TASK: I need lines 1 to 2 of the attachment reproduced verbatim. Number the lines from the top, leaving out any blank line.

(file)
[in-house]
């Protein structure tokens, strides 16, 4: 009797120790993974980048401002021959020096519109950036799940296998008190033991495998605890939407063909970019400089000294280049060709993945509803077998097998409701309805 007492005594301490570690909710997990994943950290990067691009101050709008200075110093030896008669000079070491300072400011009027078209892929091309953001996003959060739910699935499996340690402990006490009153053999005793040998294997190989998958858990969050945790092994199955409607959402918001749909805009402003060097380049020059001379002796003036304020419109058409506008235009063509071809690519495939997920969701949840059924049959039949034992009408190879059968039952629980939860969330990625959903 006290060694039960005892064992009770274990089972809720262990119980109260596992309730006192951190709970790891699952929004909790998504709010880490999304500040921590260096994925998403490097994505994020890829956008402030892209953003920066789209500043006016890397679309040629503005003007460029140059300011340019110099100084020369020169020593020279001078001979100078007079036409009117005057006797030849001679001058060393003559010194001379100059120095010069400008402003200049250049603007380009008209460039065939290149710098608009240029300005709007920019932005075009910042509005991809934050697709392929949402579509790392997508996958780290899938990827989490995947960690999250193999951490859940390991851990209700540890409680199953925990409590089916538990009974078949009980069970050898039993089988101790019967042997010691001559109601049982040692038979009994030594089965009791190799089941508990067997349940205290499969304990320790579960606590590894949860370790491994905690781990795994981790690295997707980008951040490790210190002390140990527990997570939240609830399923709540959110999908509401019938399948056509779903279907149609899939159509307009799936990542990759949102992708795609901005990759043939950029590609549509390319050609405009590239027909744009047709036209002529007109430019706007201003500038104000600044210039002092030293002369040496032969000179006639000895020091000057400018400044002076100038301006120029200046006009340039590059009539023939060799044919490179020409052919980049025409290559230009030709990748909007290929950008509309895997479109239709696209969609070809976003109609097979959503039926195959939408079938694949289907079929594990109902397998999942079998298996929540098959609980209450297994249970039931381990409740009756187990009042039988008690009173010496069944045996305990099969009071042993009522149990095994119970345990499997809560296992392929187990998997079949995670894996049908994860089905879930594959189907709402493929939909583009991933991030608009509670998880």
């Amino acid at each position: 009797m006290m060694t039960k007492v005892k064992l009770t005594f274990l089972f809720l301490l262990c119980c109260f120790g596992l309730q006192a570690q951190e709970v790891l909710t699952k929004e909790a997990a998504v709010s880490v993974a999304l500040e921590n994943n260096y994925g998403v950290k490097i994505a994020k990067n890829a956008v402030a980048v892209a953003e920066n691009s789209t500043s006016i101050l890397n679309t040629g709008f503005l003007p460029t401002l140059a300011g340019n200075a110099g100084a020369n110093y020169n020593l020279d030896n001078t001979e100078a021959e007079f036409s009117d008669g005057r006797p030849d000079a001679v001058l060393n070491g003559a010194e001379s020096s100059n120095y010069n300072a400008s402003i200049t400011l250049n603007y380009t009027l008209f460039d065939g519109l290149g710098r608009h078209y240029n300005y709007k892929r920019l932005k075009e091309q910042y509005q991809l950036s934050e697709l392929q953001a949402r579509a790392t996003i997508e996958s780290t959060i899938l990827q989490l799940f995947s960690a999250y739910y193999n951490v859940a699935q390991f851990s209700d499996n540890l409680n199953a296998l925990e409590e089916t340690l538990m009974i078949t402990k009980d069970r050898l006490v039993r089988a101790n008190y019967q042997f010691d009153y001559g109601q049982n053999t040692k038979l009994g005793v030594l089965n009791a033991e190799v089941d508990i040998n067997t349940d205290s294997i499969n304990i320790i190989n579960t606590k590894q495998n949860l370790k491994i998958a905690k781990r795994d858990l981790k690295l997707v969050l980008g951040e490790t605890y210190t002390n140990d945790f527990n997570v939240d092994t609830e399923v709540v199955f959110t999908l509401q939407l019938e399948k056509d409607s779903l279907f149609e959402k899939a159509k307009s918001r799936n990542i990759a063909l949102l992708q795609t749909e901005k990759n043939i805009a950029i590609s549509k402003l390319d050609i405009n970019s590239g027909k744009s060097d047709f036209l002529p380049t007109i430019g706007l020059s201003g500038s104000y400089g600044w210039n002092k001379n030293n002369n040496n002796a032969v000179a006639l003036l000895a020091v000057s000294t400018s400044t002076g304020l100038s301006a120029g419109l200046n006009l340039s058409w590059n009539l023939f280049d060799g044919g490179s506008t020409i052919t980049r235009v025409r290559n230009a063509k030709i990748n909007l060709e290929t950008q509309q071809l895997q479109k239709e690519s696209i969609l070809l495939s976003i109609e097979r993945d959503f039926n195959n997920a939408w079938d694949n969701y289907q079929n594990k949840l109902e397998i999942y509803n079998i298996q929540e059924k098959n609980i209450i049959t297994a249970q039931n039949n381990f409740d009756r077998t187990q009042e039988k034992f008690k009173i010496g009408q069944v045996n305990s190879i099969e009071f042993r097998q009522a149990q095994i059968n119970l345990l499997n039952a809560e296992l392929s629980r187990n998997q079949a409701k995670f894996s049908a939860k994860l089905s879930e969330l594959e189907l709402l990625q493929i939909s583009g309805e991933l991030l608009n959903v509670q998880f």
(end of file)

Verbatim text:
[in-house]
């Protein structure tokens, strides 16, 4: 009797120790993974980048401002021959020096519109950036799940296998008190033991495998605890939407063909970019400089000294280049060709993945509803077998097998409701309805 007492005594301490570690909710997990994943950290990067691009101050709008200075110093030896008669000079070491300072400011009027078209892929091309953001996003959060739910699935499996340690402990006490009153053999005793040998294997190989998958858990969050945790092994199955409607959402918001749909805009402003060097380049020059001379002796003036304020419109058409506008235009063509071809690519495939997920969701949840059924049959039949034992009408190879059968039952629980939860969330990625959903 006290060694039960005892064992009770274990089972809720262990119980109260596992309730006192951190709970790891699952929004909790998504709010880490999304500040921590260096994925998403490097994505994020890829956008402030892209953003920066789209500043006016890397679309040629503005003007460029140059300011340019110099100084020369020169020593020279001078001979100078007079036409009117005057006797030849001679001058060393003559010194001379100059120095010069400008402003200049250049603007380009008209460039065939290149710098608009240029300005709007920019932005075009910042509005991809934050697709392929949402579509790392997508996958780290899938990827989490995947960690999250193999951490859940390991851990209700540890409680199953925990409590089916538990009974078949009980069970050898039993089988101790019967042997010691001559109601049982040692038979009994030594089965009791190799089941508990067997349940205290499969304990320790579960606590590894949860370790491994905690781990795994981790690295997707980008951040490790210190002390140990527990997570939240609830399923709540959110999908509401019938399948056509779903279907149609899939159509307009799936990542990759949102992708795609901005990759043939950029590609549509390319050609405009590239027909744009047709036209002529007109430019706007201003500038104000600044210039002092030293002369040496032969000179006639000895020091000057400018400044002076100038301006120029200046006009340039590059009539023939060799044919490179020409052919980049025409290559230009030709990748909007290929950008509309895997479109239709696209969609070809976003109609097979959503039926195959939408079938694949289907079929594990109902397998999942079998298996929540098959609980209450297994249970039931381990409740009756187990009042039988008690009173010496069944045996305990099969009071042993009522149990095994119970345990499997809560296992392929187990998997079949995670894996049908994860089905879930594959189907709402493929939909583009991933991030608009509670998880």